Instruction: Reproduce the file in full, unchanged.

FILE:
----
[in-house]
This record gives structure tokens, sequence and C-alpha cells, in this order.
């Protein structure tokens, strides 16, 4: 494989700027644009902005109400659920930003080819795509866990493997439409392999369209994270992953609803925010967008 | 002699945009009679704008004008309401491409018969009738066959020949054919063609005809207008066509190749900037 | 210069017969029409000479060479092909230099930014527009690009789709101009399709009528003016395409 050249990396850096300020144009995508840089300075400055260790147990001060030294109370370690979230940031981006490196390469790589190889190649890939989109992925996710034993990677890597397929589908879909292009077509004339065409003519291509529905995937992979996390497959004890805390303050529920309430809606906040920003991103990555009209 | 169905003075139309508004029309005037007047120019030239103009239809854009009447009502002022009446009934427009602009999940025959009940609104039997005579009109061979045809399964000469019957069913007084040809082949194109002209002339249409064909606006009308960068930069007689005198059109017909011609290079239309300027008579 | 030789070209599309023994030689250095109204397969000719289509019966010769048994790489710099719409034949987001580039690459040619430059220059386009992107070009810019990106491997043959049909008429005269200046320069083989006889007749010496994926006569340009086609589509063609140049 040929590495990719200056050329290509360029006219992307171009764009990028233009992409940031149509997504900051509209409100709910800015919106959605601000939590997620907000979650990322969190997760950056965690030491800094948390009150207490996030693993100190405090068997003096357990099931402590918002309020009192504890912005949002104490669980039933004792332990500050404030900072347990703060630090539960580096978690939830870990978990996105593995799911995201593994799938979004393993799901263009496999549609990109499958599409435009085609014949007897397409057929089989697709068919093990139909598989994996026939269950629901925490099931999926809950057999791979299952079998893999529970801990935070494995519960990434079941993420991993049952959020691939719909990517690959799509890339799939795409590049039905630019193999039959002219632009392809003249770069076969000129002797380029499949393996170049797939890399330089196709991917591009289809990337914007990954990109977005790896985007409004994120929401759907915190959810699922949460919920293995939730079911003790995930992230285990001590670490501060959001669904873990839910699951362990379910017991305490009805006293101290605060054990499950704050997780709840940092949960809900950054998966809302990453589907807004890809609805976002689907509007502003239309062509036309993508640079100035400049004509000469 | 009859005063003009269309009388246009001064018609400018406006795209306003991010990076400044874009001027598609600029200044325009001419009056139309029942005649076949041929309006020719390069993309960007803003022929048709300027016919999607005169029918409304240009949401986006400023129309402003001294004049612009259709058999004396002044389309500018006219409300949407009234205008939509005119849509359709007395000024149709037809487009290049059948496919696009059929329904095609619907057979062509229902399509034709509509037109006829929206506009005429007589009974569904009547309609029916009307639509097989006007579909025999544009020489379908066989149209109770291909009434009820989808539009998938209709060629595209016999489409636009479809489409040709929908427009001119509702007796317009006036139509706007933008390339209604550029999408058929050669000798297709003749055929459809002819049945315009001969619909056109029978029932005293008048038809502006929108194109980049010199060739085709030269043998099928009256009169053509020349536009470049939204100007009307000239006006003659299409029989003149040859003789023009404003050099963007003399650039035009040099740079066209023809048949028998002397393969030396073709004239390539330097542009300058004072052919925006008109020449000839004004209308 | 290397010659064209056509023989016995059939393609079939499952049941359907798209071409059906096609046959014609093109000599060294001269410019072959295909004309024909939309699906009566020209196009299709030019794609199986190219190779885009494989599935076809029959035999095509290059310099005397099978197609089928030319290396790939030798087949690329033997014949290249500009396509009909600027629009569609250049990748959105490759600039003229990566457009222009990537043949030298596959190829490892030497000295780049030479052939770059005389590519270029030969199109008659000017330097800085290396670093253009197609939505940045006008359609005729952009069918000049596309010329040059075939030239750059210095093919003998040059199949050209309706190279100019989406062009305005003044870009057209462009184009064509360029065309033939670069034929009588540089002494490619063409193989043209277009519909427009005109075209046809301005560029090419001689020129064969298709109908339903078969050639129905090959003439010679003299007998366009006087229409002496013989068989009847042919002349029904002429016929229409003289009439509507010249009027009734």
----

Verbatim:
[in-house]
This record gives structure tokens, sequence and C-alpha cells, in this order.
């Protein structure tokens, strides 16, 4: 494989700027644009902005109400659920930003080819795509866990493997439409392999369209994270992953609803925010967008 | 002699945009009679704008004008309401491409018969009738066959020949054919063609005809207008066509190749900037 | 210069017969029409000479060479092909230099930014527009690009789709101009399709009528003016395409 050249990396850096300020144009995508840089300075400055260790147990001060030294109370370690979230940031981006490196390469790589190889190649890939989109992925996710034993990677890597397929589908879909292009077509004339065409003519291509529905995937992979996390497959004890805390303050529920309430809606906040920003991103990555009209 | 169905003075139309508004029309005037007047120019030239103009239809854009009447009502002022009446009934427009602009999940025959009940609104039997005579009109061979045809399964000469019957069913007084040809082949194109002209002339249409064909606006009308960068930069007689005198059109017909011609290079239309300027008579 | 030789070209599309023994030689250095109204397969000719289509019966010769048994790489710099719409034949987001580039690459040619430059220059386009992107070009810019990106491997043959049909008429005269200046320069083989006889007749010496994926006569340009086609589509063609140049 040929590495990719200056050329290509360029006219992307171009764009990028233009992409940031149509997504900051509209409100709910800015919106959605601000939590997620907000979650990322969190997760950056965690030491800094948390009150207490996030693993100190405090068997003096357990099931402590918002309020009192504890912005949002104490669980039933004792332990500050404030900072347990703060630090539960580096978690939830870990978990996105593995799911995201593994799938979004393993799901263009496999549609990109499958599409435009085609014949007897397409057929089989697709068919093990139909598989994996026939269950629901925490099931999926809950057999791979299952079998893999529970801990935070494995519960990434079941993420991993049952959020691939719909990517690959799509890339799939795409590049039905630019193999039959002219632009392809003249770069076969000129002797380029499949393996170049797939890399330089196709991917591009289809990337914007990954990109977005790896985007409004994120929401759907915190959810699922949460919920293995939730079911003790995930992230285990001590670490501060959001669904873990839910699951362990379910017991305490009805006293101290605060054990499950704050997780709840940092949960809900950054998966809302990453589907807004890809609805976002689907509007502003239309062509036309993508640079100035400049004509000469 | 009859005063003009269309009388246009001064018609400018406006795209306003991010990076400044874009001027598609600029200044325009001419009056139309029942005649076949041929309006020719390069993309960007803003022929048709300027016919999607005169029918409304240009949401986006400023129309402003001294004049612009259709058999004396002044389309500018006219409300949407009234205008939509005119849509359709007395000024149709037809487009290049059948496919696009059929329904095609619907057979062509229902399509034709509509037109006829929206506009005429007589009974569904009547309609029916009307639509097989006007579909025999544009020489379908066989149209109770291909009434009820989808539009998938209709060629595209016999489409636009479809489409040709929908427009001119509702007796317009006036139509706007933008390339209604550029999408058929050669000798297709003749055929459809002819049945315009001969619909056109029978029932005293008048038809502006929108194109980049010199060739085709030269043998099928009256009169053509020349536009470049939204100007009307000239006006003659299409029989003149040859003789023009404003050099963007003399650039035009040099740079066209023809048949028998002397393969030396073709004239390539330097542009300058004072052919925006008109020449000839004004209308 | 290397010659064209056509023989016995059939393609079939499952049941359907798209071409059906096609046959014609093109000599060294001269410019072959295909004309024909939309699906009566020209196009299709030019794609199986190219190779885009494989599935076809029959035999095509290059310099005397099978197609089928030319290396790939030798087949690329033997014949290249500009396509009909600027629009569609250049990748959105490759600039003229990566457009222009990537043949030298596959190829490892030497000295780049030479052939770059005389590519270029030969199109008659000017330097800085290396670093253009197609939505940045006008359609005729952009069918000049596309010329040059075939030239750059210095093919003998040059199949050209309706190279100019989406062009305005003044870009057209462009184009064509360029065309033939670069034929009588540089002494490619063409193989043209277009519909427009005109075209046809301005560029090419001689020129064969298709109908339903078969050639129905090959003439010679003299007998366009006087229409002496013989068989009847042919002349029904002429016929229409003289009439509507010249009027009734």